If there are any negative aspects to the film, they are few and far between, and only minor quibbles: from a feeling that there could have been a bit more kinetic action, passion or violence, to add extra psychological rhythm and emotional variety to the narrative – it all gets rather cold and ‘distant’ sometimes; to a few slightly confused or inchoate expositions as to how certain things work in the future, or how unexplained elements of the plot fall into place; and on to some prolonged, minor sequences whose overly glacial pace doesn’t necessarily sit well with the rest of the film – perhaps some judicious editing would have honed the film to perfection. Then again, now I have experienced such vague, cinematic ‘reveries’, I wouldn’t really want to miss them on a second viewing, and that may be the crux of the matter; this film is definitely a type of slow-burn mystery, or ‘sleeper’, which I’m sure will provide ample reward and multiple interpretations on repeated viewings, just as the original still does. Interestingly, on that note, at the preview I attended, I noticed that once the final credits had rolled, the large audience was almost silent and seemed mystified (or maybe stunned?), half-heartedly offering a short burst of clapping, which petered out, listlessly – usually if a preview audience loves a film, they clap wildly, at the end. I construed this lack of instant outward reaction as a form of temporary puzzlement and delayed opinion on what was just experienced. Perhaps the cinematic template just wasn’t familiar enough, containing too many abstruse, ambiguous ‘arthouse’ tropes – for an ostensible Hollywood action blockbuster – to fully engage a general media audience, on first viewing. Sure, if one closely analyses the plot, it begins to look a bit simplistic and one-dimensional, but then, like Scott’s original, and unlike most modern workaday films, it isn’t really about an – often – contrived, twisty narrative, or the same old neurotic, crass soap opera of human relationships, but more an all-encompassing, sensory, audiovisual experience; the immersive feeling and atmosphere of an enigmatic, weird world, engulfing us in its vastness (to wit, I would recommend seeing this film on as big a screen as possible). Villeneuve is only following in the footsteps of ‘widescreen/abstract’ SF masters like Scott, Stanley Kubrick and James Cameron, to that extent.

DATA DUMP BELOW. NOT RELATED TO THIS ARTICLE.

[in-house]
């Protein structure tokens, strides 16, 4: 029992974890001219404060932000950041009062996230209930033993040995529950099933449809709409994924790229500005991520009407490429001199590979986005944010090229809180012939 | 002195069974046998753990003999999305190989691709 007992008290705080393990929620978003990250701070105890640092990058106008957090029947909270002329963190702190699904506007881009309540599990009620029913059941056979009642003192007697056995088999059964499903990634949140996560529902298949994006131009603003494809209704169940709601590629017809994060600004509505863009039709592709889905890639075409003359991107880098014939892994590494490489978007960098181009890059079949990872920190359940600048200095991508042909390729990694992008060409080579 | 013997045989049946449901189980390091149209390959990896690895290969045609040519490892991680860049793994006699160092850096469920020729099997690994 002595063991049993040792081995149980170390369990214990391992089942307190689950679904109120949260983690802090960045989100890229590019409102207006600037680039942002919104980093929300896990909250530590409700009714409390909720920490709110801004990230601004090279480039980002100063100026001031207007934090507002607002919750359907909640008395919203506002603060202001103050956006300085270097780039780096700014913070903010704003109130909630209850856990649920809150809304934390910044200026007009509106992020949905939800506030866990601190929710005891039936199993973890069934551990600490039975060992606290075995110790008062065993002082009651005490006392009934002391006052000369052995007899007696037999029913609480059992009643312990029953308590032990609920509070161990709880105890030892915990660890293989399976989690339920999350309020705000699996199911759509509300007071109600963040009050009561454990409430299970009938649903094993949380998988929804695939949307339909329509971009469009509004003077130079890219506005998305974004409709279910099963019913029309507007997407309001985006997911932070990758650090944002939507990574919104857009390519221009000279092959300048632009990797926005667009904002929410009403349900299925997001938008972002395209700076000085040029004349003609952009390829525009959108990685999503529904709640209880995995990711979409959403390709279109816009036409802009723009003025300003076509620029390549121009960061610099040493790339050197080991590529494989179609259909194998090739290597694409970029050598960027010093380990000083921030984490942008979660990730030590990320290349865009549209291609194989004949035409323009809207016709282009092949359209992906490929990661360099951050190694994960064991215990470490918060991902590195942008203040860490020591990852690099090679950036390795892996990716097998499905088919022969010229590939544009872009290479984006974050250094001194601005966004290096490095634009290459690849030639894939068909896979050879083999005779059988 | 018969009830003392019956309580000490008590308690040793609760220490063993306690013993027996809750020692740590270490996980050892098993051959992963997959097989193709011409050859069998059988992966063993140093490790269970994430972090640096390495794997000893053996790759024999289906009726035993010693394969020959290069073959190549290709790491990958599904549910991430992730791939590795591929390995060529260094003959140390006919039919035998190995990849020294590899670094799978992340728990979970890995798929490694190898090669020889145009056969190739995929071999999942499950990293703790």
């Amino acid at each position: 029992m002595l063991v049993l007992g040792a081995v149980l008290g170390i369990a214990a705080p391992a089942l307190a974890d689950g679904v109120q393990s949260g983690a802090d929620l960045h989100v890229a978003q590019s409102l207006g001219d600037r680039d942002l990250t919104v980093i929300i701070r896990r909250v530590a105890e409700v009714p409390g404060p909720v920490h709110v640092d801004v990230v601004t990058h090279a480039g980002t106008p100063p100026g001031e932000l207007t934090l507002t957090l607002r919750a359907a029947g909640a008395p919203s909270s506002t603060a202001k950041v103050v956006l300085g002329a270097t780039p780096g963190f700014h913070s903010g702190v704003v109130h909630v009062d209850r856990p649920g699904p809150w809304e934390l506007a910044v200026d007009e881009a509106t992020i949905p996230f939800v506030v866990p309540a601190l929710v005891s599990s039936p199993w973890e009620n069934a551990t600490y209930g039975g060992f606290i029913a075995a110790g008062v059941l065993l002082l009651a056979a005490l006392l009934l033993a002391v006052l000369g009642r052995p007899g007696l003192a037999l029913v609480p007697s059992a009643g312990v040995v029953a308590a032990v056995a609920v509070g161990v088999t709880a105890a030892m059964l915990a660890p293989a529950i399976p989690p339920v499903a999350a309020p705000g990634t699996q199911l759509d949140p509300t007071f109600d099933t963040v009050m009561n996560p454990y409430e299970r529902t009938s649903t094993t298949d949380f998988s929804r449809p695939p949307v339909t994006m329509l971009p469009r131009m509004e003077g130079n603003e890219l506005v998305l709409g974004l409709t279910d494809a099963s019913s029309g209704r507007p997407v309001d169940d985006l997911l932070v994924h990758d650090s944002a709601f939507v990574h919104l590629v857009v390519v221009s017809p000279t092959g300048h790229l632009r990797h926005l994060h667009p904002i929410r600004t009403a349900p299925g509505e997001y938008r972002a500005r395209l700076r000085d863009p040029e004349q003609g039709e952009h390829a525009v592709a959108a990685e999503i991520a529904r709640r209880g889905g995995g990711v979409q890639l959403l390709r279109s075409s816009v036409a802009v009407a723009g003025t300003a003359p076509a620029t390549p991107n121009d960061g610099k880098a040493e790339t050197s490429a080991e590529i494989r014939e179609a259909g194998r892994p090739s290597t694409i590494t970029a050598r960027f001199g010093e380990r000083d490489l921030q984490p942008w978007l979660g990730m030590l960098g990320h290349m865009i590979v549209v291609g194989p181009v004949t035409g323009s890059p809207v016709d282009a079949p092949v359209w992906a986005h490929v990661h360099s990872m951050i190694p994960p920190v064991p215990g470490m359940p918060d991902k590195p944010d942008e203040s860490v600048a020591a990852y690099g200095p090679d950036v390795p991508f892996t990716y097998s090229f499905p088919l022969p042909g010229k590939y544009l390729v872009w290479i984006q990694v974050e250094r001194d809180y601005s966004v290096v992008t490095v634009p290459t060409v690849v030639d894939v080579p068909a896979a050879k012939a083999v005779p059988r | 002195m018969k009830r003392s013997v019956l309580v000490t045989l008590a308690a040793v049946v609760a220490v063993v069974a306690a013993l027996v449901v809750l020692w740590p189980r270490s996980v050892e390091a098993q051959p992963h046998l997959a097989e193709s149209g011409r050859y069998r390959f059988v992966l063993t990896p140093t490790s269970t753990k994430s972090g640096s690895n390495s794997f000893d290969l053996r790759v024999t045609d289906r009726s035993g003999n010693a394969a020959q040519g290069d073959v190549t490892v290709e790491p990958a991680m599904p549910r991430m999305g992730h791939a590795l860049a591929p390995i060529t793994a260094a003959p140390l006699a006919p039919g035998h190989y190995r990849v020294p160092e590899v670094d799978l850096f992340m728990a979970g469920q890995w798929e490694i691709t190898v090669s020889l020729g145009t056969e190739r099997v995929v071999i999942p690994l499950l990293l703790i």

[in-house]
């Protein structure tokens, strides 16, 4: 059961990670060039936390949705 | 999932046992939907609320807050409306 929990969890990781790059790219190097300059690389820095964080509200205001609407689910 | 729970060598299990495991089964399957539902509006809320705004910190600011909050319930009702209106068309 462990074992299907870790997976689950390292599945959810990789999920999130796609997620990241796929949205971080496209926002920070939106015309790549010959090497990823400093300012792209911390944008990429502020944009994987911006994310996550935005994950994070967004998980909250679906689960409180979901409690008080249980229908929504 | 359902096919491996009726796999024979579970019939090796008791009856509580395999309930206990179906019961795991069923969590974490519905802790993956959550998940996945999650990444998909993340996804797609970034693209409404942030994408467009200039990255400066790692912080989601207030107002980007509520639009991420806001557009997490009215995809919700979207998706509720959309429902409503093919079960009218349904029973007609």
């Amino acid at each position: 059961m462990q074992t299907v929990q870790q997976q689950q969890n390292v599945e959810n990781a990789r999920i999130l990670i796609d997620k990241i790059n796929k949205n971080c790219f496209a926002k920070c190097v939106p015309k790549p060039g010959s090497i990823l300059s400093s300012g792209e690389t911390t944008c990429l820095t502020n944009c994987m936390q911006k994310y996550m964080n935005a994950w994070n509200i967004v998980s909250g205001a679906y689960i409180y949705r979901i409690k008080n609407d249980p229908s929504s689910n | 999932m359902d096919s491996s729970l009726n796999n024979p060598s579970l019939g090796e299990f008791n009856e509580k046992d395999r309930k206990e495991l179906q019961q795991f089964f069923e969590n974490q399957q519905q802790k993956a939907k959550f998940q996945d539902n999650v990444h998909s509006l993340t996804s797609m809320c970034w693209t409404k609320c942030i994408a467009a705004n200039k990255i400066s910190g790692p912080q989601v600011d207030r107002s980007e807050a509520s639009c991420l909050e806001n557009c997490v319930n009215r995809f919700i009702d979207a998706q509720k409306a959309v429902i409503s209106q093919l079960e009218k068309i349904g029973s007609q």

Ultimately, executive producer Ridley Scott made an astute, selfless choice by fully handing over the reigns to one of the brightest stars in the film-making firmament, right now (perhaps he finally realised he has lost his idiosyncratic and youthful creative zest, mostly producing nondescript, corporate-led ‘tent-pole’ filler these days, and so didn’t want to mess this one up). Moreover, at the very least, all die-hard fans of Scott’s sublime, groundbreaking original should be thankful that Blade Runner: 2049 didn’t turn out to be another dumb, humdrum travesty like the franchise-factory-fodder Prometheus (2012) or Alien: Covenant (2017). However, most of the consequent gratitude should be offered to Denis Villeneuve, for his distinctive and thrilling artistic vision. If there is any justice in the world, then his film will receive near-universal praise, but, much like the ’82 original – which had difficulty connecting with mass audiences and thus was a flop at the time of release – if there is any initial befuddlement, it may well be to its long term advantage, as its multifarious strands and subtleties resonate more strongly down the years, and consequently its reputation as a ‘cult classic’, is consolidated.
This article is dedicated to the memory of the unique, brilliant, humane, but often troubled Philip K. Dick – if only he were still here to bask in the adulation his work now routinely garners. R.I.P.